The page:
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1 February 2020

304 killed in 2019 defending land, indigenous rights


The most dangerous and deadly sector of human rights defence involves land, environmental and indigenous rights, according to a report by Front Line Defenders.

The Irish-based human rights organisation, which supports those who struggle to protect their communities, said that 304 people across 31 countries were targeted and killed last year.

Almost half of those murdered worked defending environmental and indigenous rights.

Front Line Defenders said this was due to "the profit driven exploitation of natural resources, combined with corruption, weak governments and poverty".

Speaking to RTÉ News, Executive Director of Front Line Defenders described the scale of the killings as "horrific". 

Andrew Anderson that almost one person a day is being killed around the world because they are working "peacefully to defend land rights, environmental rights" and to "hold the powerful to account". 

"The true scale of the problem is probably much higher" he said. 

One of those killed, according to the organisation, was Leah Tumbalang, who was shot dead in the Philippines in August after campaigning against mining activities beginning in the province of Bukidnon.

Ms Tumbalang's death was the 14th murder of an indigenous peoples' rights defender the area in the first eight months of 2019.

The report also highlights eastern Democratic Republic of Congo, where communities living around agricultural concessions for palm oil plantations have faced judicial harassment and police intimidation for denouncing land-grabbing.

Last year saw mounting pressure on activists defending LGBTI rights, as well as women's rights and migrants' rights.

Female activists faced online smear campaigns, trolling and defamation to intimidate, shame or harass in order to push women activists out of online spaces.

The statistics show that 13% of human rights defenders killed in 2019 were women.

Front Line Defender Deputy Head of Protection Meerim Ilyas said that the threats and attacks on women often involve sexual threats and violence.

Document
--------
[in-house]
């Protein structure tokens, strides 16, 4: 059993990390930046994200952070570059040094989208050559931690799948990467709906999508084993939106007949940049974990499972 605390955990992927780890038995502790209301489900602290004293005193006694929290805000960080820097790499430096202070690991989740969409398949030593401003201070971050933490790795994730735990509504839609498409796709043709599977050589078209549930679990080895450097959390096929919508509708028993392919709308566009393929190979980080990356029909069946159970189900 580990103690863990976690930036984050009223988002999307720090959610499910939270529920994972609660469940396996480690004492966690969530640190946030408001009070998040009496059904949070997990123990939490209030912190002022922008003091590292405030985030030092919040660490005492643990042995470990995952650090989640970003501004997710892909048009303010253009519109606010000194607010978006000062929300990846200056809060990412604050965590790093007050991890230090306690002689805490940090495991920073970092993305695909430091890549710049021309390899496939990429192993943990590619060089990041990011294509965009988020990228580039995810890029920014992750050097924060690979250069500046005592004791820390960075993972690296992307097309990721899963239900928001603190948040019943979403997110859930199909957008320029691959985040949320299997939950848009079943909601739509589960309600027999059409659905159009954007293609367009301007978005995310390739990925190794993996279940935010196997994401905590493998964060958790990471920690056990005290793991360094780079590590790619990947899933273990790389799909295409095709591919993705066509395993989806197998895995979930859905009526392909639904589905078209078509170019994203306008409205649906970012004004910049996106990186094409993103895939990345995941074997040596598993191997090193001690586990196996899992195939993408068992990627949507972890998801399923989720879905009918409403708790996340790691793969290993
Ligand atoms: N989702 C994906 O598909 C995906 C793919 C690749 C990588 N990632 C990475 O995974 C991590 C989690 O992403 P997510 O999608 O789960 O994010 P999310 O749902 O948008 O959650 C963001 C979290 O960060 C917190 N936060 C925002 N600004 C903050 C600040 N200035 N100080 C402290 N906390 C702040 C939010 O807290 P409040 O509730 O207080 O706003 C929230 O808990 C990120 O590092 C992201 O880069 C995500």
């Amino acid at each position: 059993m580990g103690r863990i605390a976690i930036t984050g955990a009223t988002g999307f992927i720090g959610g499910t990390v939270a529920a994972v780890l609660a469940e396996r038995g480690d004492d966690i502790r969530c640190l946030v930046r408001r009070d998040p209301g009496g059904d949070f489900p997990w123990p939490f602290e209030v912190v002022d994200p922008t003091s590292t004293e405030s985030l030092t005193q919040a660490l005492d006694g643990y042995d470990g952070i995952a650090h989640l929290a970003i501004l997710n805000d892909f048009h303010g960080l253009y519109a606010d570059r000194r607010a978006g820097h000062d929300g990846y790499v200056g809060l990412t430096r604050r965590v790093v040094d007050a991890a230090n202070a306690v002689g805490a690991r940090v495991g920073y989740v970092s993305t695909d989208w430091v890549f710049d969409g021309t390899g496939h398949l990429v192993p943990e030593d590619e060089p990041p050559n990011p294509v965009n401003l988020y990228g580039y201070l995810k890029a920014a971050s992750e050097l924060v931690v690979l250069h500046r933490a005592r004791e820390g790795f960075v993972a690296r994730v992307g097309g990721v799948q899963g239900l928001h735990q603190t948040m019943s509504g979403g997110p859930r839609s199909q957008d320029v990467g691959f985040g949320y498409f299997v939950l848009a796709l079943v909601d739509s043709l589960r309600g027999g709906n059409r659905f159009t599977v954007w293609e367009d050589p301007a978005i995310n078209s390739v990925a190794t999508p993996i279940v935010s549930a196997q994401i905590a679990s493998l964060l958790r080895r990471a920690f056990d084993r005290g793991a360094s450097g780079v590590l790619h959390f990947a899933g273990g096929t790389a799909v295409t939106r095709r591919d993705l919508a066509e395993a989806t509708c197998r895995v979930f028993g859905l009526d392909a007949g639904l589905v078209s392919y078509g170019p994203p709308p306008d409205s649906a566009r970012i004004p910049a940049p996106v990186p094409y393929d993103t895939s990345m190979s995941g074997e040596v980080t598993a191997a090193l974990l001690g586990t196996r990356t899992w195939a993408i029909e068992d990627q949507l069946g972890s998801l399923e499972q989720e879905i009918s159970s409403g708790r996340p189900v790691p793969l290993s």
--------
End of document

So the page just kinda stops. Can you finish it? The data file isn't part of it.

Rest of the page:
"Women are punished for their public work by having their private lives attacked and their role as mothers, wives and partners questioned," she said.

The report also notes some positive developments, including the male guardianship system being revoked in Saudi Arabia, women from the Sulaliyat tribe in Morocco being able to inherit and own land, and Sudan removing a law where women could be arrested if found dancing, wearing trousers or mixing with men who were not their relatives. 

With massive protests in Iran, Hong Kong and Chile, Front Line Defenders said that 2019 was characterised by waves of public uprisings of "remarkable magnitude", which demanded change of how people are governed.

However, it said there were restrictions on freedom of expression and authorities often invoked "security" as a justification to ban all peaceful demonstrations

Physical assaults, defamation campaigns and digital attacks were major issues.

Internet shutdowns, restricting access or blocking communication tools, such as social media, were common.

Messaging app WhatsApp, which is popular for organising and communications, became a "serious threat" when it was used against human rights defenders in a number of cases.

In one case, Front Line Defenders said Tibetan activists were sent messages pretending to be from NGOs and journalists, but which contained links to allow for the installation of spyware on their phones.

As the role of human rights defenders ranged from organising and mobilising to monitoring and documenting human rights violations, the human rights organisation said it provided more than 620 protection grants to activists at risk in 2019.

Activists can apply for funding of up to €7,500 for protection needs.

The grant data for 2019 shows that one in ten women were receiving funding after being physically attacked.